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Page last updated at 16:39 GMT, Friday, 2 January 2009

West Bank anger over Gaza raids

Funeral for Hamas leader Nizar Rayan on 2 January
Hamas made a show of strength at funerals on Friday

Thousands of Palestinians in the West Bank have joined demonstrations after a call from Hamas for a "day of wrath" against the Israeli attacks on Gaza.

Five Palestinians, including three children, have been killed in the latest Israeli air attacks on Gaza.

More than 400 people are believed to have died in a week of raids on Gaza. Four Israelis have died in the rocket attacks Israel is trying to prevent.

The US said on Friday it wanted a "durable and sustainable" ceasefire.

But US Secretary of State Condoleezza Rice said any ceasefire should "not allow a re-establishment of the status quo ante, where Hamas can continue to launch rockets out of Gaza".

The BBC's Kim Ghattas in Washington says it is unclear what Ms Rice means by "sustainable ceasefire" or how it can be attained.

But it is a position that is widely interpreted as tacit backing by Washington for Israel to continue its military operation and try to weaken Hamas as much as possible, our correspondent says.

Stone-throwing

Friday's protests were called after an Israeli air strike hit the home of Nizar Rayan, a firebrand leader of Hamas who refused to go into hiding, killing him, and several of his wives and children.

"We will not rest until we destroy the Zionist entity," senior Hamas figure Fathi Hammad said at the funeral for the 20 people who died in that attack.

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Palestinian youths clash with Israeli security forces in East Jerusalem

Meanwhile, about 100 foreign passport holders - mainly women married to Palestinians, and their children - have been allowed by Israel to leave Gaza. Correspondents say it is being seen as a possible last move before Israeli tanks roll in.

Israel is refusing to let international journalists into Gaza, despite a Supreme Court ruling to allow a limited number of reporters to enter the territory.

In the West Bank Palestinian protesters have been directing their anger not just at Israel but at Arab governments and their own leaders for their failure to stop the offensive.

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Thousands gathered in Ramallah, while in Israeli-occupied East Jerusalem, youths threw stones at security forces, who fired tear gas.

Protests have also been held across the Middle East and in several Asian countries, as well as in Australia and Kenya.

Riot police in Jordan reportedly fired tear gas to stop a march on the Israeli embassy, while in Istanbul thousands of Turks burned Israeli flags after main Friday prayers.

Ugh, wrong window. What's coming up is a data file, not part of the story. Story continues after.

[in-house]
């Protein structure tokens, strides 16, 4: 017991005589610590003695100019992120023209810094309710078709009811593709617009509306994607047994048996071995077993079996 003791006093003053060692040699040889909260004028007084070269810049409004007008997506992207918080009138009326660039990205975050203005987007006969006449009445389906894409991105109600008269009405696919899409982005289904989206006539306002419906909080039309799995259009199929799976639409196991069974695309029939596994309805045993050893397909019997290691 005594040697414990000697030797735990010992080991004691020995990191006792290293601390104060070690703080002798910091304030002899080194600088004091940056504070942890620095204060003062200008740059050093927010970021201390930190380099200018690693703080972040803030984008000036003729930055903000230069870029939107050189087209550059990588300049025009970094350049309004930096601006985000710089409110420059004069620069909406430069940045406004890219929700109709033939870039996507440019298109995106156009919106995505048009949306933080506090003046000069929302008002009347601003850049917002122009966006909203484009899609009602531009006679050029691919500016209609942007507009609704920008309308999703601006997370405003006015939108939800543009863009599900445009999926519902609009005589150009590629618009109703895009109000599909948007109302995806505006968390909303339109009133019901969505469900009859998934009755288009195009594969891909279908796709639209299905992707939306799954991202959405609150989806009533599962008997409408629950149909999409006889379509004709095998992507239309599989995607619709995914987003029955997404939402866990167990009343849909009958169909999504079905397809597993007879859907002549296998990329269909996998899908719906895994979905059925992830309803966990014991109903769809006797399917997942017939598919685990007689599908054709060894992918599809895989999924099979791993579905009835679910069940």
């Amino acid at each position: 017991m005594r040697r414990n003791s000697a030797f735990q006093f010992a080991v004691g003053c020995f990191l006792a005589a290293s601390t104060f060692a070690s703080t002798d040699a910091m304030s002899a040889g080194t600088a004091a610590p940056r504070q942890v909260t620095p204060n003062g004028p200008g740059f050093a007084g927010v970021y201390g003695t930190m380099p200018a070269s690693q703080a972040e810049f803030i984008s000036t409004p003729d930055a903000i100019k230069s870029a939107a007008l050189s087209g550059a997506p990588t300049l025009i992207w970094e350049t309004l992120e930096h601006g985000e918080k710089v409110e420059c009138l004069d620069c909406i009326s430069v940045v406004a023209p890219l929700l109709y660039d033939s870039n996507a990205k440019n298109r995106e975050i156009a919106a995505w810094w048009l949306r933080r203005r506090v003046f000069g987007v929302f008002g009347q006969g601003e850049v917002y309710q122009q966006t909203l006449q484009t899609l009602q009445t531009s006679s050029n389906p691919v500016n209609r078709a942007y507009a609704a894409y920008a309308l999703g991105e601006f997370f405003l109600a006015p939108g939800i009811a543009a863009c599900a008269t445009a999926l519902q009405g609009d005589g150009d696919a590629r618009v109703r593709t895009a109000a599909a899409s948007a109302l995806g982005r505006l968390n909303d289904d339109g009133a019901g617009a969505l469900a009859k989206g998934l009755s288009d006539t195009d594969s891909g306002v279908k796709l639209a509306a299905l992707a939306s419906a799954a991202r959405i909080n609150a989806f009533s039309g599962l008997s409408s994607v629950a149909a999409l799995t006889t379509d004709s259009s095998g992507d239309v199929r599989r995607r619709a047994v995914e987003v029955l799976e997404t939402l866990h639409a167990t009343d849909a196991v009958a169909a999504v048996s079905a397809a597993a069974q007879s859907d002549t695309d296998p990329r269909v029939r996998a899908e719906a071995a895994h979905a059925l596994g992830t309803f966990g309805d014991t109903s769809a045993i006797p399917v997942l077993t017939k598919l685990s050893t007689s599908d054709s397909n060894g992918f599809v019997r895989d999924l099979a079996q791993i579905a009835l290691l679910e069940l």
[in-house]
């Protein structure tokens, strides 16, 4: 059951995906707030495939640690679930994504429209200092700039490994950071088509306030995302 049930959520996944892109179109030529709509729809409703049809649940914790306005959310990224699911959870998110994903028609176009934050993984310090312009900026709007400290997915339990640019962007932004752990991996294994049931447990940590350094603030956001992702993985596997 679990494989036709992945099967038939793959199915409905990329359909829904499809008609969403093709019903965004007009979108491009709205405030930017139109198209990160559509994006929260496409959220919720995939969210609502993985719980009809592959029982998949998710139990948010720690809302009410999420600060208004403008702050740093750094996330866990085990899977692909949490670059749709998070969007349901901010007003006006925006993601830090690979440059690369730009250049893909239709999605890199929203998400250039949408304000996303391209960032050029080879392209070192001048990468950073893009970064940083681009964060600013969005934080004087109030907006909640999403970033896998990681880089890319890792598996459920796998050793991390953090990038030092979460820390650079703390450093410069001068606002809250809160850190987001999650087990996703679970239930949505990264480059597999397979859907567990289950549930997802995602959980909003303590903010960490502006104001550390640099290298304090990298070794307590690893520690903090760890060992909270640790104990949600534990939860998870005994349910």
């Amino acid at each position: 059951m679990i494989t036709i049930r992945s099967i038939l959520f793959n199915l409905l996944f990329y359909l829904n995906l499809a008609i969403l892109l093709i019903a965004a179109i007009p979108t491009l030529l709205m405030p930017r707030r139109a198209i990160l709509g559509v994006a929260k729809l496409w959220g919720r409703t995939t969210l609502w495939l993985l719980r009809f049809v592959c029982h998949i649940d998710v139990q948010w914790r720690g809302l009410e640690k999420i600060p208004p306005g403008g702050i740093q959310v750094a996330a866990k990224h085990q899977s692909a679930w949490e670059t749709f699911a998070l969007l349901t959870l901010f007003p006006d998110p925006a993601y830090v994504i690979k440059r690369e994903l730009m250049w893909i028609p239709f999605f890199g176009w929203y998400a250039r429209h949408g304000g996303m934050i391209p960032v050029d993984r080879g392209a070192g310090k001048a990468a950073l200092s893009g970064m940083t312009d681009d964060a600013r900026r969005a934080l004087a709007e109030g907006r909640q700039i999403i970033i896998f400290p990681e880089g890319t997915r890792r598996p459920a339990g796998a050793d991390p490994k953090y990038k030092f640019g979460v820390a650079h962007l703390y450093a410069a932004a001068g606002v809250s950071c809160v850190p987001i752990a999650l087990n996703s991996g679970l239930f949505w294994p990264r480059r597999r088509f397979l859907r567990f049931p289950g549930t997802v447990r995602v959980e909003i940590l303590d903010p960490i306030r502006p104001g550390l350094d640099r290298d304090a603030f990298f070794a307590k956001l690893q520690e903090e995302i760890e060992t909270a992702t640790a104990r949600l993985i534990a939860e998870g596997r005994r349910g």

The Egyptian authorities deployed thousands of riot police to prevent demonstrations in Cairo. The Islamist opposition group, The Muslim Brotherhood, said many people had been arrested there.

Ground attack?

Two brothers and a cousin, aged seven to 10, were among those who died in an air raid in southern Gaza, medics and witnesses said.

Palestinian militants fired some 20 rockets at Israel, with some landing in the port of Ashkelon, hitting a block of flats.

Stunned residents spilled on to the street and twisted metal window frames dangled from the building, witnesses say. There were no reports of fatalities.

ROCKET ATTACKS FROM GAZA
Since the start of Israel's operations in Gaza, Israeli sources say Palestinian militants have fired the following:
27 December 2008: 61 rockets, 33 mortar shells

28 December: 14 rockets, 16 mortar shells

29 December: 57 rockets, 15 mortar shells
30 December: 42 rockets, 6 mortar shells
31 December: 43 rockets, 25 mortar shells
Source: Intelligence and Terrorism Information Center, Israel
Israel says its air campaign - part of a multilayered effort to stop rocket attacks - has been going to plan.

The Israel Defense Forces have attacked more than 500 Hamas targets in Gaza since the campaign began.

However, BBC Middle East Editor Jeremy Bowen says a week of bombardment has not been able stop the rocket fire, and Israel now has to decide whether to send in ground troops.

Many Gaza families have moved away from homes near Israel fearing the start of ground operations by troops and armour massed on the edge of the Strip.

The White House has urged Israel to make sure that food and medical supplies reach the people of Gaza.

Israeli Foreign Minister Tzipi Livni has said there is no need for a pause in bombing on humanitarian grounds, adding that past ceasefires were used by Hamas to re-arm.

However, Oxfam warned of a dire humanitarian situation in the territory that was getting "worse by the day", with clean water, fuel and food in increasingly short supply.

The aid agency said hospitals were overwhelmed with casualties, and reported that raw sewage was pouring into the streets in Beit Hanoun.

It said "the time for kid-glove diplomacy has long gone", and called for "an immediate and lasting ceasefire" to allow unimpeded humanitarian access into Gaza.

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